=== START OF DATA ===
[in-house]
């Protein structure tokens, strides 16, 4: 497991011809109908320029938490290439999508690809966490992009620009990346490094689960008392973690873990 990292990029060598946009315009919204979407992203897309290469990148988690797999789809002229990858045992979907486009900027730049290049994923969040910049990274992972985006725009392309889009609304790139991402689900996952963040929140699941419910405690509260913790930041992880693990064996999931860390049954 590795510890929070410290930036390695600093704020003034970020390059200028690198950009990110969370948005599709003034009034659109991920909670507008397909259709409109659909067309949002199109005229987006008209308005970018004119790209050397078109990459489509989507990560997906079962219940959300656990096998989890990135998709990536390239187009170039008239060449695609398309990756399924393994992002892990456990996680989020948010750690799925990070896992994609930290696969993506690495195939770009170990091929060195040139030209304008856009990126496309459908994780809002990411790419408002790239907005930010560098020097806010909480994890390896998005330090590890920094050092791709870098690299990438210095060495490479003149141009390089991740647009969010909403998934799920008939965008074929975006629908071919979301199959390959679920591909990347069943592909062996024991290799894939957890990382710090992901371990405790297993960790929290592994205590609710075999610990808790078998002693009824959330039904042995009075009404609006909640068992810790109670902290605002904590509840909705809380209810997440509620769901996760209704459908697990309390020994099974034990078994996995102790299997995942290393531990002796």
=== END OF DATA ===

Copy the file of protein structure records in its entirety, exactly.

[in-house]
């Protein structure tokens, strides 16, 4: 497991011809109908320029938490290439999508690809966490992009620009990346490094689960008392973690873990 990292990029060598946009315009919204979407992203897309290469990148988690797999789809002229990858045992979907486009900027730049290049994923969040910049990274992972985006725009392309889009609304790139991402689900996952963040929140699941419910405690509260913790930041992880693990064996999931860390049954 590795510890929070410290930036390695600093704020003034970020390059200028690198950009990110969370948005599709003034009034659109991920909670507008397909259709409109659909067309949002199109005229987006008209308005970018004119790209050397078109990459489509989507990560997906079962219940959300656990096998989890990135998709990536390239187009170039008239060449695609398309990756399924393994992002892990456990996680989020948010750690799925990070896992994609930290696969993506690495195939770009170990091929060195040139030209304008856009990126496309459908994780809002990411790419408002790239907005930010560098020097806010909480994890390896998005330090590890920094050092791709870098690299990438210095060495490479003149141009390089991740647009969010909403998934799920008939965008074929975006629908071919979301199959390959679920591909990347069943592909062996024991290799894939957890990382710090992901371990405790297993960790929290592994205590609710075999610990808790078998002693009824959330039904042995009075009404609006909640068992810790109670902290605002904590509840909705809380209810997440509620769901996760209704459908697990309390020994099974034990078994996995102790299997995942290393531990002796």